This is an analysis of the poem Divine Love Endures No Rival that begins with:
Love is the Lord whom I obey,
Whose will transported I perform;... full text
Elements of the verse: questions and answers
The information we provided is prepared by means of a special computer program. Use the criteria sheet to understand greatest poems or improve your poetry analysis essay.
- Rhyme scheme: abab cdcd edXd fgfg hehX didi jeje kiki
- Stanza lengths (in strings): 4,4,4,4,4,4,4,4,
- Closest metre: iambic tetrameter
- Сlosest rhyme: alternate rhyme
- Сlosest stanza type: tercets
- Guessed form: ballad stanza
- Metre: 10011101 10010101 01001111 1101011101 1100111 01110111 11011101 10111010101 11011101 111100101 01010111 1101000101 11011101 110101001 11110101 1101110001 10010111 011000011 01011101 11010101100 11111101 11100101 11110101 1101010101 01011111 11010101 11110001 1101001101 11010011 11100101 01010101 1011010101
- Amount of stanzas: 8
- Average number of symbols per stanza: 145
- Average number of words per stanza: 27
- Amount of lines: 32
- Average number of symbols per line: 36 (medium-length strings)
- Average number of words per line: 7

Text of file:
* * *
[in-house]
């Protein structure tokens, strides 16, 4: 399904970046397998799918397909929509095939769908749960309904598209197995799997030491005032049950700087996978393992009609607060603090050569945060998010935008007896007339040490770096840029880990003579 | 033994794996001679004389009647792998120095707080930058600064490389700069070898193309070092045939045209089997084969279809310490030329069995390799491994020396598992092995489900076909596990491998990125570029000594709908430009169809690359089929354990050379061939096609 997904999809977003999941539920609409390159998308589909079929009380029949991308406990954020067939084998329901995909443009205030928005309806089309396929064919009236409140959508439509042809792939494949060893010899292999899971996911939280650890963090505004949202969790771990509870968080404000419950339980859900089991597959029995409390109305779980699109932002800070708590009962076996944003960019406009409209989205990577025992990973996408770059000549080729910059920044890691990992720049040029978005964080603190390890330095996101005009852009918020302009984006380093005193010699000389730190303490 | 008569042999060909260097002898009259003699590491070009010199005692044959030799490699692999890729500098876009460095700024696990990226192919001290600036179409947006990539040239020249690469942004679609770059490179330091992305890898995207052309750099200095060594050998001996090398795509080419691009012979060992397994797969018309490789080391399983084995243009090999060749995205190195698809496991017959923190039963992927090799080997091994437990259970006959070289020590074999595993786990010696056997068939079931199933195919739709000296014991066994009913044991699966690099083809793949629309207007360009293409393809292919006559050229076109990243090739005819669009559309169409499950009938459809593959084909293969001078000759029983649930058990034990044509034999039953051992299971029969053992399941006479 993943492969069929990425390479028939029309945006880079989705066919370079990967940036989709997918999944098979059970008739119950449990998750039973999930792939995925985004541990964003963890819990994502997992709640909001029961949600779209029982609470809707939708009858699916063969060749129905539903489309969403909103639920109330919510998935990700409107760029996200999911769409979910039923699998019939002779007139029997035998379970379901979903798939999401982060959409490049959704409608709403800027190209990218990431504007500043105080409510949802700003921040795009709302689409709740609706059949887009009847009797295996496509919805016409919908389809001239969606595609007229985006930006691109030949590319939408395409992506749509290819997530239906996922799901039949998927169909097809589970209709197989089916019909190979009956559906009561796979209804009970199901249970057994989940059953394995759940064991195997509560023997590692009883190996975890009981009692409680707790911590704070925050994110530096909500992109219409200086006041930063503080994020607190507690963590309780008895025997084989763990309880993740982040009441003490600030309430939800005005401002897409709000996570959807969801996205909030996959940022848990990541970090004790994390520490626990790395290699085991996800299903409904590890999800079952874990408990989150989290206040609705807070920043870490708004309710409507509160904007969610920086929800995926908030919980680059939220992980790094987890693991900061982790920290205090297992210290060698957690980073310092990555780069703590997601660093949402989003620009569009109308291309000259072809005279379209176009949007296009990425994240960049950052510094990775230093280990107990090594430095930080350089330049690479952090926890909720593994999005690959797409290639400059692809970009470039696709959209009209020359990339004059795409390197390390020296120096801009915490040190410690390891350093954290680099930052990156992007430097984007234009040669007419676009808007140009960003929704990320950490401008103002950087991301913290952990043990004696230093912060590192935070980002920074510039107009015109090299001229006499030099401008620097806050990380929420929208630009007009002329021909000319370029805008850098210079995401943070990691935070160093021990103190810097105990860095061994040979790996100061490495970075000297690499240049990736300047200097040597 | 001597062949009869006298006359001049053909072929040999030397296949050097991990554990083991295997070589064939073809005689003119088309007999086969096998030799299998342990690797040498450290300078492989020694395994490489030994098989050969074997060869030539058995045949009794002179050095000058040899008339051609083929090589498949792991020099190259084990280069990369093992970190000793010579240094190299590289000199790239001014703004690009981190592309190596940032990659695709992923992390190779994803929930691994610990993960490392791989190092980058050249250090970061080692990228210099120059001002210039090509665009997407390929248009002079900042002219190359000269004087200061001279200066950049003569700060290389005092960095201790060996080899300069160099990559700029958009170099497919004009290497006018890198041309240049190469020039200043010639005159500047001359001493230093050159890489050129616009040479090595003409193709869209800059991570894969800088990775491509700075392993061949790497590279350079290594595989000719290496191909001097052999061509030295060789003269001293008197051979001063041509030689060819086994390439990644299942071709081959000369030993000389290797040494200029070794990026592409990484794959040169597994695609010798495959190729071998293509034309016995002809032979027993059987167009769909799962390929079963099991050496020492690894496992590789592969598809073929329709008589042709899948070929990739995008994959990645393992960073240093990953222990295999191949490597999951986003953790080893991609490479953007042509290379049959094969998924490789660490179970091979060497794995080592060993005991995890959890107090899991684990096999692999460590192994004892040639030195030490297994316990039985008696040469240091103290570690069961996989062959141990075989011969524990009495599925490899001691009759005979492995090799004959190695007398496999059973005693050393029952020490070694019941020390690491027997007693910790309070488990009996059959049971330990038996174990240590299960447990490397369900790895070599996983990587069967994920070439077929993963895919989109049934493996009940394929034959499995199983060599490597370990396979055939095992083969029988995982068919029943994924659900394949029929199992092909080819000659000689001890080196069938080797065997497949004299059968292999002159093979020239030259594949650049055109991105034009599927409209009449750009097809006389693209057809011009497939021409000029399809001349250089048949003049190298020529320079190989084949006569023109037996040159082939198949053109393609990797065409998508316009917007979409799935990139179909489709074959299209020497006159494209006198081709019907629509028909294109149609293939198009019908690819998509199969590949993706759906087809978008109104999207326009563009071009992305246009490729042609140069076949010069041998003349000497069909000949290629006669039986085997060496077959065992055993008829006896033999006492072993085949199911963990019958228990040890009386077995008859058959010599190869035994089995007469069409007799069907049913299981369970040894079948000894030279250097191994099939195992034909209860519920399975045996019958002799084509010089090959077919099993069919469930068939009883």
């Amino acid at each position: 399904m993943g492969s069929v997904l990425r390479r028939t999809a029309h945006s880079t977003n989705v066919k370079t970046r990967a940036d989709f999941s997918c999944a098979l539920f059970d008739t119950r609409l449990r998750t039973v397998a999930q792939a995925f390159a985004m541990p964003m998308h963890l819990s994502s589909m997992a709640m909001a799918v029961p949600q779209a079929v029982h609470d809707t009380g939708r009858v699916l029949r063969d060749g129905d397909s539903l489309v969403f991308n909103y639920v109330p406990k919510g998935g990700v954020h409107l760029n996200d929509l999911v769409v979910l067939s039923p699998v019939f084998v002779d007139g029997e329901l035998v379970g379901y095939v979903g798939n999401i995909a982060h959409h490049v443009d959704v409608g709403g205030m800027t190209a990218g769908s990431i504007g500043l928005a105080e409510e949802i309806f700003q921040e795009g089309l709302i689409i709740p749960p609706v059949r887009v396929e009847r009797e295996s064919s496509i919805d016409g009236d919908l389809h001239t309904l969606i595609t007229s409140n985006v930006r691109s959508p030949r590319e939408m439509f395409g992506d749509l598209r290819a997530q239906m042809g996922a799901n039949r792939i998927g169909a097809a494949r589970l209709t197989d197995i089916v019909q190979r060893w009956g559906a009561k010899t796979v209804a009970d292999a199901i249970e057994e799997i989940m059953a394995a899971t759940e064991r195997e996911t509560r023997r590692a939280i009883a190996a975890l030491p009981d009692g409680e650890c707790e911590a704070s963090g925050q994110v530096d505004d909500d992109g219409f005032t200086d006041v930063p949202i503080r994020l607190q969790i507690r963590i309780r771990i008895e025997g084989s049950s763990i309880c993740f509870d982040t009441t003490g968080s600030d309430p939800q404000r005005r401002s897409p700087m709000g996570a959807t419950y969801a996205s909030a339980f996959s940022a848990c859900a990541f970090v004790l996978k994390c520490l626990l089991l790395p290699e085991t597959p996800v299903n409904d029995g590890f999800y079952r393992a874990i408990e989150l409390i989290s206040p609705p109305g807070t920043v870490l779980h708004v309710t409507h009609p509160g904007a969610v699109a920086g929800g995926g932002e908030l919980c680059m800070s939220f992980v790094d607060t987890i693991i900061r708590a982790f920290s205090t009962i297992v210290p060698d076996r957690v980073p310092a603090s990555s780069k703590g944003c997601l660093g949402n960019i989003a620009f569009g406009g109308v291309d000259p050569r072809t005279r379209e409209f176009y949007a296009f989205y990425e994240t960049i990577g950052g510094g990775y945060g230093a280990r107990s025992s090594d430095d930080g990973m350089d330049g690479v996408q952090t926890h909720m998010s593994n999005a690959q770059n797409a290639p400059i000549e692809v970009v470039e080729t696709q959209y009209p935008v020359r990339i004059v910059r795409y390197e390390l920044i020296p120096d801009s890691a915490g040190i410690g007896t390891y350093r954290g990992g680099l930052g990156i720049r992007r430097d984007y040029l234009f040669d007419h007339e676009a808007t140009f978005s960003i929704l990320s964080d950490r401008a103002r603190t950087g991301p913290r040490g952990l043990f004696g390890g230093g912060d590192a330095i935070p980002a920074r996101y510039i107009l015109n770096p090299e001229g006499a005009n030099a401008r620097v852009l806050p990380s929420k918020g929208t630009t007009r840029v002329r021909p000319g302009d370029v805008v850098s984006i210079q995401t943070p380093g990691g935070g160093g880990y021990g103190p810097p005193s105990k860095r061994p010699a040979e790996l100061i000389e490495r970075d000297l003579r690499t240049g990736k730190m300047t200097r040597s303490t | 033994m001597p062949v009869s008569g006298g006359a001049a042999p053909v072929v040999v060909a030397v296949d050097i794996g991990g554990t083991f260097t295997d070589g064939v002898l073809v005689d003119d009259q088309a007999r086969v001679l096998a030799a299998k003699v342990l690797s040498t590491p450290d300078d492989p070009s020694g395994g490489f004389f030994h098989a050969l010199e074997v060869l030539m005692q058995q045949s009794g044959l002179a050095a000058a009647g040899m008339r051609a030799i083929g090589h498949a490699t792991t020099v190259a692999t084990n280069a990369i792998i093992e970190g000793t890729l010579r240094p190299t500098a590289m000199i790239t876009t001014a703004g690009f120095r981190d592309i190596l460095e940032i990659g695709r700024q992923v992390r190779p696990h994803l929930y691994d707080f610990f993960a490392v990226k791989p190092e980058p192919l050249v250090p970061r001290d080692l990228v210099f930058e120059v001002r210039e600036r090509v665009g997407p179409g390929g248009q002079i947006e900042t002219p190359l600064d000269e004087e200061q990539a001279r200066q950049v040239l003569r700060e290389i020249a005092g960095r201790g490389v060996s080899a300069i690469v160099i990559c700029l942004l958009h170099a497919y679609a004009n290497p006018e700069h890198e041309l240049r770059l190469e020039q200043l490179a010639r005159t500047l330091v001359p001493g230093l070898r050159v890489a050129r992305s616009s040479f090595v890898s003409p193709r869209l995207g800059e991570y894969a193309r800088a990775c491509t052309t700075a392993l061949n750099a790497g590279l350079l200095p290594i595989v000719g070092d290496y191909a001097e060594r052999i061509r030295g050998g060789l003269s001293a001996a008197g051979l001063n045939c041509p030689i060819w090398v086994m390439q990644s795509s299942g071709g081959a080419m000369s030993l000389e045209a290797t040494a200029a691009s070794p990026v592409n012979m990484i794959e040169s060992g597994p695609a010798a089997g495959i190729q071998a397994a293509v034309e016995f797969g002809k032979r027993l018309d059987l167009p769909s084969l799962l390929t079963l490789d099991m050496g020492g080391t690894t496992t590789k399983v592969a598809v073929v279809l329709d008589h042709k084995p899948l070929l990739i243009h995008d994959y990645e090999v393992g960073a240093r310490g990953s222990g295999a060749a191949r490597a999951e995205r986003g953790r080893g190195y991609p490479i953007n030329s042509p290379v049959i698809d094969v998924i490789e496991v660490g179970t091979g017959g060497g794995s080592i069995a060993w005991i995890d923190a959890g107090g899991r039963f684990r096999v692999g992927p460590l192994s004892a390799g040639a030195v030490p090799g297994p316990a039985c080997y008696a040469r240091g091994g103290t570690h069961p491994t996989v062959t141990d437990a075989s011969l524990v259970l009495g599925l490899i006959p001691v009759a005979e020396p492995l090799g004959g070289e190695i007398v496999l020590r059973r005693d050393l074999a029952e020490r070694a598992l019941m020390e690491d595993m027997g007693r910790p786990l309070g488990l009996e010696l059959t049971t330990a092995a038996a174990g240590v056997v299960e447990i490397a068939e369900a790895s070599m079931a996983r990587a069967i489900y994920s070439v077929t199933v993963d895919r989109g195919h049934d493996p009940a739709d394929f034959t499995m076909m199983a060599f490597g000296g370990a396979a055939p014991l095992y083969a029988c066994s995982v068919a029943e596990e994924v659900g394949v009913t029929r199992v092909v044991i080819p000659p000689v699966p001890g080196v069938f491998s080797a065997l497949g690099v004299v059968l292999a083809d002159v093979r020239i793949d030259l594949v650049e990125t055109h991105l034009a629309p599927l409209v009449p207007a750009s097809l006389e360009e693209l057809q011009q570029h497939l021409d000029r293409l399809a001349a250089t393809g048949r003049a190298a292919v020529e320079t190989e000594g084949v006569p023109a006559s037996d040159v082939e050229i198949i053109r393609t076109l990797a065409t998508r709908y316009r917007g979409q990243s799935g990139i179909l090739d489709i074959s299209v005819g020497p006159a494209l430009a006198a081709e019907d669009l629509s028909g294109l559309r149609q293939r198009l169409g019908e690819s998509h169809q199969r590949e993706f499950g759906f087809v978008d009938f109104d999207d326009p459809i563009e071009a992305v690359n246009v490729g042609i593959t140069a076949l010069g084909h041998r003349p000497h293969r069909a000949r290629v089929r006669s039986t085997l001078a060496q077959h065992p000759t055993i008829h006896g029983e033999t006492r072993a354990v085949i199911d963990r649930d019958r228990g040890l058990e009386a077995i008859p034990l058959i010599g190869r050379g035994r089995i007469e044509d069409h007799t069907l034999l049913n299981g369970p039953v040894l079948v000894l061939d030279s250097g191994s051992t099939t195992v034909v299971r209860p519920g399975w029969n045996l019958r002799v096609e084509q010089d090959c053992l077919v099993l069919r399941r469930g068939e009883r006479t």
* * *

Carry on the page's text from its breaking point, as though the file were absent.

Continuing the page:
Mood of the speaker:
The punctuation marks are various. Neither mark predominates.
The author used lexical repetitions to emphasize a significant image; i, and, of are repeated.
The poet used anaphora at the beginnings of some neighboring lines. The same word and is repeated.
If you write a school or university poetry essay, you should Include in your explanation of the poem:
- summary of Divine Love Endures No Rival;
- central theme;
- idea of the verse;
- history of its creation;
- critical appreciation.
Good luck in your poetry interpretation practice!
Pay attention: the program cannot take into account all the numerous nuances of poetic technique while analyzing. We make no warranties of any kind, express or implied, about the completeness, accuracy, reliability and suitability with respect to the information.
More information about poems by William Cowper
- Analysis of In A Letter To C. P. Esq. Ill With The Rheumatism
- Analysis of Love Pure And Fervent
- Analysis of Horace, Book Ii. Ode Xvi.